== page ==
Photo by Bernardo Lima Infante courtesy of SkyHour / FIM Films.
Alicia Waller is a soprano vocalist who uses her music to spark cultural sharing and international diplomacy. You may remember her performance from our inaugural Phenomenal Womxn Festival back in August, which included works from her EP, "Some Hidden Treasure." We've been so captured by Alicia's music that we had to learn more about it, and share what we learned with you! Check out the Q&A below:
You created your own program at NYU-- what did your work in that program look like? What prompted you to create that space? Wow, NYU. That was a pretty significant time for me—really one of the best periods of my life, because it was a period of discovery. Not only had I begun the shift outside of classical and opera, but it was also the first time that I made the choice to trust myself and my own vision.. and walk into an unknown. I’d actually heard about Gallatin, which is NYU’s school for individualized study, through a good friend of mine who is a visual artist. She told me about this magical place that let you do “whatever you want.” At that time, I was in the position of reconciling the fact that I kept dragging my feet on applying to graduate school for classical voice. I got to wondering if, maybe, I didn’t want to go at all. Once I got to Gallatin, I designed a program that I called “International Relations & Music Diplomacy.” The interesting thing, though, is that I spent most of my formal coursework following the International Relations program. I decided that I wanted to spend my time working on the things that I didn’t understand as well, and I was already really happy with the music team I was working with—between my voice teacher and coach. So, I took IR classes and supplemented them with voice lessons and recording projects, because I knew that I’d have to come out of my program with some representative work, having made such a drastic career pivot.
You've said before that you seek to create music that is "as tangible, equitable, and fresh as a cultural exchange." What a beautiful concept! How do you use your music to invite others into that experience of cultural exchange? Thank you! My main interest is how to make intercultural engagement available to people without hitting them over the head with “mission.” In general, I just want to offer that, “hey, this music and these people exist,” and furthermore, “they’re both pretty dope.” The five or so minutes that my audience is listening to me, and their Google search on an unknown place or peoples afterwards, is time they might not have otherwise spent thinking about the world, or our global community. To me, that’s special. That’s what I’m chasing. In terms of methodology, when interacting with a culture that is not my own, I try to ensure that there is some sort of reciprocity in the actual art-making process. I believe that the difference between “culture sharing” and “cultural appropriation” lies in ownership and exchange. So, my motto when working with culture is that “either money, stage, or story has to be shared,” and I try to hit all three. But, in the absence of all three, it’s definitely appropriation. This, by the way, is why I’m not actually in my music video for the Devendra Banhart song ‘Quédate Luna.’ It was important to me that I respect that Venezuela and its culture are not my own. So, in a nutshell, I’m wild enough to give cultural dabbling a shot, but figure that if I dare to take that shot, it is imperative that I do my research and be genuinely collaborative in the process. Right now, I happen to be going back to the music of my own people. So, I’ve been singing and writing a lot of soul music. But again, it’s the same thing. It’s me, exploring a people by singing their songs. It just so happens to be my people right now, which offers a particularly rich depth.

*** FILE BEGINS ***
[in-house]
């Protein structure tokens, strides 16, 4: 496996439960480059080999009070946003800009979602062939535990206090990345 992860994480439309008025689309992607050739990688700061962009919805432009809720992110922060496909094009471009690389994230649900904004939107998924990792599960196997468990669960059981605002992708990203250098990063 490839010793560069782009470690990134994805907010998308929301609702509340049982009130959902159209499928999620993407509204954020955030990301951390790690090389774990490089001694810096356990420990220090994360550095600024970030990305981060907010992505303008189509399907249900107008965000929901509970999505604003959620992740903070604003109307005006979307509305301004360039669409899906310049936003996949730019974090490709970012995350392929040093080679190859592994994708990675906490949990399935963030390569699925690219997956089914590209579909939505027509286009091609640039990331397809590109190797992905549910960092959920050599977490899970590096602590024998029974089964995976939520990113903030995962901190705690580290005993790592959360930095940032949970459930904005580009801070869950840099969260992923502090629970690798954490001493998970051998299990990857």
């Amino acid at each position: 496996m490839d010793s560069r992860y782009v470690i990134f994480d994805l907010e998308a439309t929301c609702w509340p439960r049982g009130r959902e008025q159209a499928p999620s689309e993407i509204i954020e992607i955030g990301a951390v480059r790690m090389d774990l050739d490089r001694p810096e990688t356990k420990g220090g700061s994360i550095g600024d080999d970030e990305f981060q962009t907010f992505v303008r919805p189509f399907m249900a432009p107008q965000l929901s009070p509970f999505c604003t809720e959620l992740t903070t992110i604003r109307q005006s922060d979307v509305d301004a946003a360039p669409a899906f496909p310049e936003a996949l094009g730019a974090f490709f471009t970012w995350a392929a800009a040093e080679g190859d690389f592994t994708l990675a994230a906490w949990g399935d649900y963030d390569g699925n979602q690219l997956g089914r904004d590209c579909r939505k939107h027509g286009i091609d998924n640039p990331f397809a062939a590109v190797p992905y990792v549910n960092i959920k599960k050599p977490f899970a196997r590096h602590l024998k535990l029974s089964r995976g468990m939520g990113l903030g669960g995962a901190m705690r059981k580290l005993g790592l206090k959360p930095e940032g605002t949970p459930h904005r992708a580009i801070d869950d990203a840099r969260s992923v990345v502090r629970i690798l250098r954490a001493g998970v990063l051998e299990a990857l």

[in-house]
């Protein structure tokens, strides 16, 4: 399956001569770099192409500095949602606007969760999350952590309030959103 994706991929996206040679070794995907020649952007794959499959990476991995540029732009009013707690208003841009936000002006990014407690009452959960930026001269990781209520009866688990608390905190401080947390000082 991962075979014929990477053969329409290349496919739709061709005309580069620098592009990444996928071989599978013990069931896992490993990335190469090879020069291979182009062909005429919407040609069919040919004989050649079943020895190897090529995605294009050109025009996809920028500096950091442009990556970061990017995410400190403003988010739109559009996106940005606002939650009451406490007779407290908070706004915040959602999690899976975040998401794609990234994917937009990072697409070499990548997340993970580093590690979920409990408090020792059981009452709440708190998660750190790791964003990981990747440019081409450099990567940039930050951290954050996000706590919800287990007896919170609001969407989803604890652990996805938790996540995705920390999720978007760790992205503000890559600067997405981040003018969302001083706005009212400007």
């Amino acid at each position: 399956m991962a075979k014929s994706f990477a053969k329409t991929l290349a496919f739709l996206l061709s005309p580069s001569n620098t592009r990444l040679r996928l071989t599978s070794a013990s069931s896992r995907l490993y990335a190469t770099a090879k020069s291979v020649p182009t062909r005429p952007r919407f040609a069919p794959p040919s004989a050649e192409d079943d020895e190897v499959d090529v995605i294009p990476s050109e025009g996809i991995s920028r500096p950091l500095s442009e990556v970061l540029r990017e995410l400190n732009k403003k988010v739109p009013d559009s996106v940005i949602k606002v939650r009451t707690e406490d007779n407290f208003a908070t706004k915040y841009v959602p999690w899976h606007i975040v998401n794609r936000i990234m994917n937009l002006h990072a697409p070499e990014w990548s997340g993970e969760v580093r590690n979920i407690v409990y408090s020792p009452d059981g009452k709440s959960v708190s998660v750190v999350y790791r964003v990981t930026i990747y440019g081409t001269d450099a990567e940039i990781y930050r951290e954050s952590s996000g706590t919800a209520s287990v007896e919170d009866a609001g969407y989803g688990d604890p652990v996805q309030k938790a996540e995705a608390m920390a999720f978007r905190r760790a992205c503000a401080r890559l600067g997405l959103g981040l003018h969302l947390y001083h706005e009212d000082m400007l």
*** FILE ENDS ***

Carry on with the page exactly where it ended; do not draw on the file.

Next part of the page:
What are some of the cultural and stylistic influences reflected in your music? What drew you to them? This list is way too long! I’ll give a listen to pretty much everything. I do tend to like explorative music, and vocally driven music. For example, I love, love, love Flamenco. I’m obsessed with it and can never get enough. When I first heard it, I was amazed by how everything sounded like the absolute depth of the instrumentalist or singer who was producing it. It just funnels straight to your core. I dig that kind of thing. I also really like Fado, and Morna.. and Afro-Brazilian stuff. Ah, I love Fela.. and his American contemporaries like James Brown, Bobby Womack, and Chakha Khan. I like those big funk and groove sounds, you know? Favorite singers are Donny Hathaway, Whitney Houston, Michael Jackson, and Anita Baker. Bar none. Nobody ever did it better. And, I’ve got to give a classical nod to Leontyne Price. She was magnificent. She sang from the depth of her soul too. One of the greatest voices that ever lived.